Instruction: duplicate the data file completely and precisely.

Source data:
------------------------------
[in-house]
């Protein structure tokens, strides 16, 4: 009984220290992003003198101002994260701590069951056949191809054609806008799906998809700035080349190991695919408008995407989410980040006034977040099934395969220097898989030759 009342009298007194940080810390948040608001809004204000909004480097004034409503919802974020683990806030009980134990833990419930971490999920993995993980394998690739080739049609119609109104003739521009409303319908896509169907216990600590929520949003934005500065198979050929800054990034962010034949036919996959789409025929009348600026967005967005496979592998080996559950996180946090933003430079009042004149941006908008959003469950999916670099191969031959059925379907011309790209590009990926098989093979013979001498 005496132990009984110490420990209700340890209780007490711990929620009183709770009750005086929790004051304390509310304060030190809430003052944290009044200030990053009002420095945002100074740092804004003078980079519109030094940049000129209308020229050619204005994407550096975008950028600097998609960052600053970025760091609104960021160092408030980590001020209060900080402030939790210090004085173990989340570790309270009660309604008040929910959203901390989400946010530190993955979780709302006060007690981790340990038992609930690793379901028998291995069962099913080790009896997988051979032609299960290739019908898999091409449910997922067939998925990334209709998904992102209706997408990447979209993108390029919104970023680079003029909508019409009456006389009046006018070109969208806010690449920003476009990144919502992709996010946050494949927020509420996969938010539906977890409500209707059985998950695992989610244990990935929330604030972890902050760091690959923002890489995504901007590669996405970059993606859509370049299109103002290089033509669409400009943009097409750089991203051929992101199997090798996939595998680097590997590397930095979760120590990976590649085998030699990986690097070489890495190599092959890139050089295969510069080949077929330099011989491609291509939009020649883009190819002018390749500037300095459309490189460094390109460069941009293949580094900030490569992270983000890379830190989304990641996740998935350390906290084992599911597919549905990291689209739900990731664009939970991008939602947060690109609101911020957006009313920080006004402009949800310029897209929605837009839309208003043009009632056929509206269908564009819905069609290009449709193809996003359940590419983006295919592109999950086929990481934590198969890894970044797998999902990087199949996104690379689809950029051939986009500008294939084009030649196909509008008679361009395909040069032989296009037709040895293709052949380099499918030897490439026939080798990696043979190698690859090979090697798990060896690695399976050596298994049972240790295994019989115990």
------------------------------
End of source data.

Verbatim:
[in-house]
């Protein structure tokens, strides 16, 4: 009984220290992003003198101002994260701590069951056949191809054609806008799906998809700035080349190991695919408008995407989410980040006034977040099934395969220097898989030759 009342009298007194940080810390948040608001809004204000909004480097004034409503919802974020683990806030009980134990833990419930971490999920993995993980394998690739080739049609119609109104003739521009409303319908896509169907216990600590929520949003934005500065198979050929800054990034962010034949036919996959789409025929009348600026967005967005496979592998080996559950996180946090933003430079009042004149941006908008959003469950999916670099191969031959059925379907011309790209590009990926098989093979013979001498 005496132990009984110490420990209700340890209780007490711990929620009183709770009750005086929790004051304390509310304060030190809430003052944290009044200030990053009002420095945002100074740092804004003078980079519109030094940049000129209308020229050619204005994407550096975008950028600097998609960052600053970025760091609104960021160092408030980590001020209060900080402030939790210090004085173990989340570790309270009660309604008040929910959203901390989400946010530190993955979780709302006060007690981790340990038992609930690793379901028998291995069962099913080790009896997988051979032609299960290739019908898999091409449910997922067939998925990334209709998904992102209706997408990447979209993108390029919104970023680079003029909508019409009456006389009046006018070109969208806010690449920003476009990144919502992709996010946050494949927020509420996969938010539906977890409500209707059985998950695992989610244990990935929330604030972890902050760091690959923002890489995504901007590669996405970059993606859509370049299109103002290089033509669409400009943009097409750089991203051929992101199997090798996939595998680097590997590397930095979760120590990976590649085998030699990986690097070489890495190599092959890139050089295969510069080949077929330099011989491609291509939009020649883009190819002018390749500037300095459309490189460094390109460069941009293949580094900030490569992270983000890379830190989304990641996740998935350390906290084992599911597919549905990291689209739900990731664009939970991008939602947060690109609101911020957006009313920080006004402009949800310029897209929605837009839309208003043009009632056929509206269908564009819905069609290009449709193809996003359940590419983006295919592109999950086929990481934590198969890894970044797998999902990087199949996104690379689809950029051939986009500008294939084009030649196909509008008679361009395909040069032989296009037709040895293709052949380099499918030897490439026939080798990696043979190698690859090979090697798990060896690695399976050596298994049972240790295994019989115990």